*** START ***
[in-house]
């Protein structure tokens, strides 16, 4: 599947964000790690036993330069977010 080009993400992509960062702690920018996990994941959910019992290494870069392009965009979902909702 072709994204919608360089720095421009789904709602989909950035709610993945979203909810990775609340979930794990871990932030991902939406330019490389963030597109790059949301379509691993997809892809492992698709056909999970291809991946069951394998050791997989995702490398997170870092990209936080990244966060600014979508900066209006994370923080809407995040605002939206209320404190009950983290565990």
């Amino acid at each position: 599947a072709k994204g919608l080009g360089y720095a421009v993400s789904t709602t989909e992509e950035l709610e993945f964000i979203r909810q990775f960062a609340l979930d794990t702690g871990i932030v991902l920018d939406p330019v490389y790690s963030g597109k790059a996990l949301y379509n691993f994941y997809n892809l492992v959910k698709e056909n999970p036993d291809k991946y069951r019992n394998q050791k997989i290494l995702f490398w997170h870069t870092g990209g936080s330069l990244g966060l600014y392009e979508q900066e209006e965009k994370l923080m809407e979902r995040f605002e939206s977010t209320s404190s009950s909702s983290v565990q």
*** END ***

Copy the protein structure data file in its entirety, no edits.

[in-house]
């Protein structure tokens, strides 16, 4: 599947964000790690036993330069977010 080009993400992509960062702690920018996990994941959910019992290494870069392009965009979902909702 072709994204919608360089720095421009789904709602989909950035709610993945979203909810990775609340979930794990871990932030991902939406330019490389963030597109790059949301379509691993997809892809492992698709056909999970291809991946069951394998050791997989995702490398997170870092990209936080990244966060600014979508900066209006994370923080809407995040605002939206209320404190009950983290565990």
């Amino acid at each position: 599947a072709k994204g919608l080009g360089y720095a421009v993400s789904t709602t989909e992509e950035l709610e993945f964000i979203r909810q990775f960062a609340l979930d794990t702690g871990i932030v991902l920018d939406p330019v490389y790690s963030g597109k790059a996990l949301y379509n691993f994941y997809n892809l492992v959910k698709e056909n999970p036993d291809k991946y069951r019992n394998q050791k997989i290494l995702f490398w997170h870069t870092g990209g936080s330069l990244g966060l600014y392009e979508q900066e209006e965009k994370l923080m809407e979902r995040f605002e939206s977010t209320s404190s009950s909702s983290v565990q």